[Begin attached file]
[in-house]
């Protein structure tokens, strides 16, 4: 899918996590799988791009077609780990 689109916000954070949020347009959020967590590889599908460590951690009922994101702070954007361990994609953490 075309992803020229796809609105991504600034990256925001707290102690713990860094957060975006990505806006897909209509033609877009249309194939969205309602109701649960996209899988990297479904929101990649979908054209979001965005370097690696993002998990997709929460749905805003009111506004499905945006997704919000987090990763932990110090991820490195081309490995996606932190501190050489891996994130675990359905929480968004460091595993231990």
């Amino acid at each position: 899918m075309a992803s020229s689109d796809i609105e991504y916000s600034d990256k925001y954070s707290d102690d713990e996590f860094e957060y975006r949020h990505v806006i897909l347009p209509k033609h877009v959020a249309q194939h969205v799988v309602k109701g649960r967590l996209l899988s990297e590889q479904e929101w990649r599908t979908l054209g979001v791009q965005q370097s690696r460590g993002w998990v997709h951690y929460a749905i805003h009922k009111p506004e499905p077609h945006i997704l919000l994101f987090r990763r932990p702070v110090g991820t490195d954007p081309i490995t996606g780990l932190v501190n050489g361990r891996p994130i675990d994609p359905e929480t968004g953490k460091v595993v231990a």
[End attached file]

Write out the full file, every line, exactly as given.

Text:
[in-house]
């Protein structure tokens, strides 16, 4: 899918996590799988791009077609780990 689109916000954070949020347009959020967590590889599908460590951690009922994101702070954007361990994609953490 075309992803020229796809609105991504600034990256925001707290102690713990860094957060975006990505806006897909209509033609877009249309194939969205309602109701649960996209899988990297479904929101990649979908054209979001965005370097690696993002998990997709929460749905805003009111506004499905945006997704919000987090990763932990110090991820490195081309490995996606932190501190050489891996994130675990359905929480968004460091595993231990």
């Amino acid at each position: 899918m075309a992803s020229s689109d796809i609105e991504y916000s600034d990256k925001y954070s707290d102690d713990e996590f860094e957060y975006r949020h990505v806006i897909l347009p209509k033609h877009v959020a249309q194939h969205v799988v309602k109701g649960r967590l996209l899988s990297e590889q479904e929101w990649r599908t979908l054209g979001v791009q965005q370097s690696r460590g993002w998990v997709h951690y929460a749905i805003h009922k009111p506004e499905p077609h945006i997704l919000l994101f987090r990763r932990p702070v110090g991820t490195d954007p081309i490995t996606g780990l932190v501190n050489g361990r891996p994130i675990d994609p359905e929480t968004g953490k460091v595993v231990a």